Technological advancement and the gradual killing off of a ‘working from home is shirking from home’ mentality makes much work location agnostic. Investment in technology will also radically change the content of jobs, with the need for constant reskilling. “What can be automated? When is human presence needed? What does a skills audit for the next 10 years look like?” asks Smolović Jones.

As the boundaries of organisations blur and atypical forms of working, such as ‘gig work’ or portfolio careers, become more common, complex networks for collaboration become a necessity. And as for purpose, Richard Donkin, author of The History of Work, believes the pandemic has “made more people think about purpose in work” (for more on the history of work click here). Beyond the individual, Cheese sees the business world moving beyond the previously dominant Milton Friedman-esque thinking of purpose being solely to generate profit for shareholders to a more responsible, multi-stakeholder view.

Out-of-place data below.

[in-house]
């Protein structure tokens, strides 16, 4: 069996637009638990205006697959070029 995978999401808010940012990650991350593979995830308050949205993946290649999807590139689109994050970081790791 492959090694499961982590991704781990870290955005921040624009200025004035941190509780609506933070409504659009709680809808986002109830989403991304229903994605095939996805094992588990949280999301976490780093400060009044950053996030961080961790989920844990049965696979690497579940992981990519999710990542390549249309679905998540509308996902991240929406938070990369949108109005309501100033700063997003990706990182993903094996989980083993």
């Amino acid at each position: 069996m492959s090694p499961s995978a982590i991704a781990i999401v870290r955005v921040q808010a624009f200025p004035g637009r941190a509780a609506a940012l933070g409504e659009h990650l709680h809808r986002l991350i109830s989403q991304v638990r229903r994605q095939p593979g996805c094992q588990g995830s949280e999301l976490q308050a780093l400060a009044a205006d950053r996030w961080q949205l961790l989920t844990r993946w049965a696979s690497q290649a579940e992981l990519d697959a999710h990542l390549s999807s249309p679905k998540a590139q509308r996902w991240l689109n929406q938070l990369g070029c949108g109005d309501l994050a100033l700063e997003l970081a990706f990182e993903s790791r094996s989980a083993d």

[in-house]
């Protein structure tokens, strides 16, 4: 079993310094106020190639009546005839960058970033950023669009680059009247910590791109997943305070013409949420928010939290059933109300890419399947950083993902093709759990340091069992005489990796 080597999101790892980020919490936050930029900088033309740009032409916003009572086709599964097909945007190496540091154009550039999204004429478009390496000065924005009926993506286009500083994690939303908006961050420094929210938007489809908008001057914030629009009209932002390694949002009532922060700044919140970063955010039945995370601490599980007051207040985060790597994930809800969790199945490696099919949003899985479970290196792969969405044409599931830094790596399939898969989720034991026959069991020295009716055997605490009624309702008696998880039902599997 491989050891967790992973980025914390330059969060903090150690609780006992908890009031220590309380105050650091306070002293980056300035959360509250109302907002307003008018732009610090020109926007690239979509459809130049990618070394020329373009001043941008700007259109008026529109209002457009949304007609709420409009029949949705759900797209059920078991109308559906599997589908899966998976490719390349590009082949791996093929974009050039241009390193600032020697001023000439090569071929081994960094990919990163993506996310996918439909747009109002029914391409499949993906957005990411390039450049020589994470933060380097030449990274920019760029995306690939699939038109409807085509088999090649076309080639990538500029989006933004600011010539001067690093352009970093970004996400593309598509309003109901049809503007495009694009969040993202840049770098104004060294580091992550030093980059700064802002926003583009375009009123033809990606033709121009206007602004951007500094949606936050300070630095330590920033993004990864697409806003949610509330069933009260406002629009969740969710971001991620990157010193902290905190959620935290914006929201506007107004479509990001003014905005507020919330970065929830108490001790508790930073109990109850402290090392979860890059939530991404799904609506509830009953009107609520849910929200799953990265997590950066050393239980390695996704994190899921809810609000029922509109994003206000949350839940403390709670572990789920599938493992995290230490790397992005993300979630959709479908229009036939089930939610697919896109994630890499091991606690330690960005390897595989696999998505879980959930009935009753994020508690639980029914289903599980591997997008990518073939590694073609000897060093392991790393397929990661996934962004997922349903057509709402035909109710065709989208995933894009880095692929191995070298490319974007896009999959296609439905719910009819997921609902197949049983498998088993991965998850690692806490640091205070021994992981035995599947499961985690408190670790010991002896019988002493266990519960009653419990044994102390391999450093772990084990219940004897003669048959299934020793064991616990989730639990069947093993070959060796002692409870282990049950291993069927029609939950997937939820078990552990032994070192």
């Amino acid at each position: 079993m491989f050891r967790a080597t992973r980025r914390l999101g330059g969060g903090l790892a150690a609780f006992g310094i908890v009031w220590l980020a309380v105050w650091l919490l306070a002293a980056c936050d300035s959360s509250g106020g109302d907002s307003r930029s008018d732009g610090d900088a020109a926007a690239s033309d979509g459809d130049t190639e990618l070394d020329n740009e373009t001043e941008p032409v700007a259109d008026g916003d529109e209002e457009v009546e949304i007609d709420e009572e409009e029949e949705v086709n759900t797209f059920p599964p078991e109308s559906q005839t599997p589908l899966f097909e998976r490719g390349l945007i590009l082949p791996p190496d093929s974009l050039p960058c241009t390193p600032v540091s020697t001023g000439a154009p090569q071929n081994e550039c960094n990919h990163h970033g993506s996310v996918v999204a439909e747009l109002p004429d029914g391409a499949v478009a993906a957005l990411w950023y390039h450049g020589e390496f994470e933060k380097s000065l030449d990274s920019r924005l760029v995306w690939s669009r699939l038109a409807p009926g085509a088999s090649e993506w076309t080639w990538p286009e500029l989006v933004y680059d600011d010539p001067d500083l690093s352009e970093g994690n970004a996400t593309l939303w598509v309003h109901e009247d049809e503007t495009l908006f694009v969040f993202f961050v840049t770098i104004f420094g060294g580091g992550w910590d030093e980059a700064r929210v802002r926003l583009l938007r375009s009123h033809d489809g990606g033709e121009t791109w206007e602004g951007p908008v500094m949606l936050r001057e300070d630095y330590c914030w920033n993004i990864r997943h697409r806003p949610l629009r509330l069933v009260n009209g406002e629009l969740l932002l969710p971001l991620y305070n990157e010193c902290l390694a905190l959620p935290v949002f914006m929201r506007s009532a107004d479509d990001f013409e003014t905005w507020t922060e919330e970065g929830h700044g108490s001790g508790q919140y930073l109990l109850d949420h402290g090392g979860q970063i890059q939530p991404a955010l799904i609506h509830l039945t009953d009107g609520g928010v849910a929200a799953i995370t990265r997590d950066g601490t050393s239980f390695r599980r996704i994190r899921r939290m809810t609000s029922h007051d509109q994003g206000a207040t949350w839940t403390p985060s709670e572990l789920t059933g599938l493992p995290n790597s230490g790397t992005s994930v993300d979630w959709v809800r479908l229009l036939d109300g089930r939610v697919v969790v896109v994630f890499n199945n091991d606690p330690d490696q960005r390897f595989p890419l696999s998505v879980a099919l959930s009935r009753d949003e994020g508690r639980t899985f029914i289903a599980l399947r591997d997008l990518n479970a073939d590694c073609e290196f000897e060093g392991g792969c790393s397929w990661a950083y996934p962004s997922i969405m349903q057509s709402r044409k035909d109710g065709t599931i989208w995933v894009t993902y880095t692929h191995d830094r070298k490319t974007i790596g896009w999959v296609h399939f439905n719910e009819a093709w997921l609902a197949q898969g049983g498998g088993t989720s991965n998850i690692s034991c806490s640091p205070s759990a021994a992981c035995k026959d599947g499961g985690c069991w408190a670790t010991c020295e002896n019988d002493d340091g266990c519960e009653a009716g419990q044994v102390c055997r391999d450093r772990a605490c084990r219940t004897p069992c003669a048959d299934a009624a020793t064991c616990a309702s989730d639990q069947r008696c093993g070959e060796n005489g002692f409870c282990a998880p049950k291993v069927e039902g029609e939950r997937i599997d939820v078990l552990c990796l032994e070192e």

The myriad issues related to The Great Work Reset are complex, systemic and – frankly – massive. So what role can HR play in helping to advance this huge, slightly intimidating, agenda? Is it too much to expect of one profession, a profession which came to the fore during 2020 but may be going into 2021 feeling burned out and overwhelmed?

“A lot of these issues are big political, economic and systemic issues that are out of the control of HR,” acknowledges Smolović Jones. “ But that doesn’t mean the profession can afford to stick its head in the sand. There are plenty of people thinking about what the future of work looks like: be part of the debate.”